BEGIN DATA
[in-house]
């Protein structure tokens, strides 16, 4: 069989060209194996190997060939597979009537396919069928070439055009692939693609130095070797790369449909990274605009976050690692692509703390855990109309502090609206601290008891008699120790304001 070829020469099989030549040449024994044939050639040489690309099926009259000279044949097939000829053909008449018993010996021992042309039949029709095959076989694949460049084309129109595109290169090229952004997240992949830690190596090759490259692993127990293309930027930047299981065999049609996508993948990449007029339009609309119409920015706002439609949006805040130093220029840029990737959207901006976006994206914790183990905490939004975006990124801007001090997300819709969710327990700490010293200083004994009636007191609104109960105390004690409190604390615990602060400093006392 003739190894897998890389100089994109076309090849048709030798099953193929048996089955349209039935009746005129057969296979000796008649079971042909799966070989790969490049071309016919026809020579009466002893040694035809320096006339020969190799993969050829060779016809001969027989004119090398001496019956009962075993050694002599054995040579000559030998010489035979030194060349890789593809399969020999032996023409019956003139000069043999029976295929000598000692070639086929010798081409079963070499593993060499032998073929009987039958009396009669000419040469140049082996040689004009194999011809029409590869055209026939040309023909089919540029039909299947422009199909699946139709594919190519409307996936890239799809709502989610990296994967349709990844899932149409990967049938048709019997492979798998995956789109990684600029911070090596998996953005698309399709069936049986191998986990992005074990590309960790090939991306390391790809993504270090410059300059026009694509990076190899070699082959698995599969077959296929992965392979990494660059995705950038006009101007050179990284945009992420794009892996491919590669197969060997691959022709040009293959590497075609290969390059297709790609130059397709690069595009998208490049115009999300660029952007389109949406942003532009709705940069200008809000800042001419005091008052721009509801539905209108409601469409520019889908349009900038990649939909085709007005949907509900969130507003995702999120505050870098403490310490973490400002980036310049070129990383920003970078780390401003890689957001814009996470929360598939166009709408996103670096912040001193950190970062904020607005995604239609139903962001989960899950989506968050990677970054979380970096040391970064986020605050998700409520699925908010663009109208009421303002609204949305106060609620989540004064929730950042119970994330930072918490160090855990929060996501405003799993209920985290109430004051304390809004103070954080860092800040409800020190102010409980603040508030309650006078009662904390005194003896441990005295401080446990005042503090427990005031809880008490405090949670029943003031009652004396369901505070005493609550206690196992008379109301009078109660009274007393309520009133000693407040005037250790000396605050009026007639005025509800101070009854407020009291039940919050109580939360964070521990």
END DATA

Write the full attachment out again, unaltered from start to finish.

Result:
[in-house]
């Protein structure tokens, strides 16, 4: 069989060209194996190997060939597979009537396919069928070439055009692939693609130095070797790369449909990274605009976050690692692509703390855990109309502090609206601290008891008699120790304001 070829020469099989030549040449024994044939050639040489690309099926009259000279044949097939000829053909008449018993010996021992042309039949029709095959076989694949460049084309129109595109290169090229952004997240992949830690190596090759490259692993127990293309930027930047299981065999049609996508993948990449007029339009609309119409920015706002439609949006805040130093220029840029990737959207901006976006994206914790183990905490939004975006990124801007001090997300819709969710327990700490010293200083004994009636007191609104109960105390004690409190604390615990602060400093006392 003739190894897998890389100089994109076309090849048709030798099953193929048996089955349209039935009746005129057969296979000796008649079971042909799966070989790969490049071309016919026809020579009466002893040694035809320096006339020969190799993969050829060779016809001969027989004119090398001496019956009962075993050694002599054995040579000559030998010489035979030194060349890789593809399969020999032996023409019956003139000069043999029976295929000598000692070639086929010798081409079963070499593993060499032998073929009987039958009396009669000419040469140049082996040689004009194999011809029409590869055209026939040309023909089919540029039909299947422009199909699946139709594919190519409307996936890239799809709502989610990296994967349709990844899932149409990967049938048709019997492979798998995956789109990684600029911070090596998996953005698309399709069936049986191998986990992005074990590309960790090939991306390391790809993504270090410059300059026009694509990076190899070699082959698995599969077959296929992965392979990494660059995705950038006009101007050179990284945009992420794009892996491919590669197969060997691959022709040009293959590497075609290969390059297709790609130059397709690069595009998208490049115009999300660029952007389109949406942003532009709705940069200008809000800042001419005091008052721009509801539905209108409601469409520019889908349009900038990649939909085709007005949907509900969130507003995702999120505050870098403490310490973490400002980036310049070129990383920003970078780390401003890689957001814009996470929360598939166009709408996103670096912040001193950190970062904020607005995604239609139903962001989960899950989506968050990677970054979380970096040391970064986020605050998700409520699925908010663009109208009421303002609204949305106060609620989540004064929730950042119970994330930072918490160090855990929060996501405003799993209920985290109430004051304390809004103070954080860092800040409800020190102010409980603040508030309650006078009662904390005194003896441990005295401080446990005042503090427990005031809880008490405090949670029943003031009652004396369901505070005493609550206690196992008379109301009078109660009274007393309520009133000693407040005037250790000396605050009026007639005025509800101070009854407020009291039940919050109580939360964070521990």